Similarly, the Sustainable Development Facility will support training based on "on-the-job-training" and a training period covering at least 2 years with teams working on real projects. SDF projects last 5 years in order to ensure that implementations and operational decision making is included. There are two basic reasons for this. One is to ensure teams involve stakeholders and project beneficiaries throughout this period. The other is that the OQSI structures evaluation around the different types of phase activities to be evaluated. Thus evaluations are applied to:

  • The quality of evidence used to select a project design
  • Setup activity performance
  • Operations performance
  • Operational decision cycles
  • Final adjusted post-funding design for long term sustainability

To support evaluation the SDGToolkit has "internal evaluation" tools that record results in a Project Memory remaining accessible to donors, beneficiaries and external evaluators. By involving project teams in internal evaluations the "lessons learned" are more easily internalized so as to improve the professional know how of the team as well as remaining in the Project Memory to help avoid similar issues occurring in future project designs.

OECD DAC consider their evaluation criteria to be normative but provide no tools or detailed guidance on how to apply them to these different phase activities. The OQSI review (2010-2015) found that as a result, evaluations are of varying quality and quite often do not include team members; in some cases external evaluations are not welcomed.

With the advent of SDGToolkit, evaluation is considered to be an essential internal team function to stimulate professional enquiry and competence through a positive learning attitude with no negative connotations. The result is a very well-informed and increasingly competent team able to provide more expert support to external evaluators and design better projects in the future.

One interesting question was asked by Nevit Turk of APEurope as to whether attending courses would result in certification or accreditation. According to the OQSI website there is the following statement under "Certification",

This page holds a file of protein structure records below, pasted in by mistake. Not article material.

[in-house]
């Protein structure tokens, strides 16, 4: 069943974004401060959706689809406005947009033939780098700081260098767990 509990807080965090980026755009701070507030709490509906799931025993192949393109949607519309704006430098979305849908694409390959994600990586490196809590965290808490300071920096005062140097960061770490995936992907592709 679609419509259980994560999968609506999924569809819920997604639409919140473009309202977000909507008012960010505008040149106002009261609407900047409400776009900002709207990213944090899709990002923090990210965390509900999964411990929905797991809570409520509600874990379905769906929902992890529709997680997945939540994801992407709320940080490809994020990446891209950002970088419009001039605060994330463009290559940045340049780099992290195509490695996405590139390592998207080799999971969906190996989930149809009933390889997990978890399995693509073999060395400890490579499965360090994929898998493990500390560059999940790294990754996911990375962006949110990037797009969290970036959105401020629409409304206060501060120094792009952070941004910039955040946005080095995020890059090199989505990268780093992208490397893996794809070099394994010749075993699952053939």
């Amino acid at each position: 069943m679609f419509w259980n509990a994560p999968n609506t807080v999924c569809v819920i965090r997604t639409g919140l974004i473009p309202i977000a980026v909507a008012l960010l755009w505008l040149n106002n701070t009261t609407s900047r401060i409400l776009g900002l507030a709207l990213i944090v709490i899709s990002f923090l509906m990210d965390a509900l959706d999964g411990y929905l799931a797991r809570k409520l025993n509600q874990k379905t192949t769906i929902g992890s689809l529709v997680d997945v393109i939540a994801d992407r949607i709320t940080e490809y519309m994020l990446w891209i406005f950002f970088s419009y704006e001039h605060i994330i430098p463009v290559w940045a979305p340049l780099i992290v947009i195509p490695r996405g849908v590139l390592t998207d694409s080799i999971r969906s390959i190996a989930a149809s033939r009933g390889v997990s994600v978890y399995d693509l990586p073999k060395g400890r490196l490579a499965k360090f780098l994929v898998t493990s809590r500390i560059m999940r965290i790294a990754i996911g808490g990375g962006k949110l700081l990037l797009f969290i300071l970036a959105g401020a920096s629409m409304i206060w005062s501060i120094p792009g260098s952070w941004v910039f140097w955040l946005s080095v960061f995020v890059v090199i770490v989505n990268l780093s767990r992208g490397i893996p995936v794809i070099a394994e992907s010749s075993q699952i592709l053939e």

"The OQSI is not set up to deliver this type of certified training, this is a human resources constraint issue. However the George Boole Foundation Extension Service (GBFexs) works within the first implemented OQSI operational framework in the form of SDGToolkit and we have agreed that training and certifications should make up part of beneficiary and any required donor training."

The George Boole Foundation is reviewing this issue. Hector McNeill, Director of the Foundation, stated that,

"This issue has been raised and we are looking at it. SDGToolkit extension support through SDF is likely to provide a solution. However, it is worth emphasizing that we are in a crisis and there is a need to move away from paper "qualifications" towards "practitioner capability track records"". The duration of SDF projects provides enough time for the experience to markedly improve the professional competence and productivity of participants. At the same time these initiatives are concerned with the design and establishment of operational sustainable development projects. We are in a race to raise the beneficial impact of the Sustainable Development Goal project portfolio. The United Nations has reported that, at the moment, little progress is being made so we hope the SDF can make a difference."

Following up on this statement, Angus Raeburn of SDGToolkit added,

"There is already a shortage of skilled personnel able to handle the complexity of Sustainable Development Goal projects and this is becoming a significant bottleneck on the future capacity of the economic development community to identify and design appropriate projects. All of this has been complicated by the very slow advance of vaccinations for Covid-19 in low income countries that complicate team efforts. This situation is likely to continue for at least 2 years. We are convinced that the combination of remote delivery, the adopted process approach and on-the-job training is the best way to bring more people up to speed and to the required levels of competence to design and manage projects. SDGToolkit can achieve this at a far lower cost and risk that visit-based team work and is able to offer a far greater range of analytical support than conventional consultancy as a result of the analytical tools."

"There is an urgent need to bring about reductions in income disparity, raise sustainability and contribute to the lowering of carbon footprints on the ground. Certainly SDGToolkit-based design can achieve this. We are hoping that the SDF will receive sufficient donor support to scale this service up so as to have a significant impact by the increasing number and impact of practitioners in low income countries."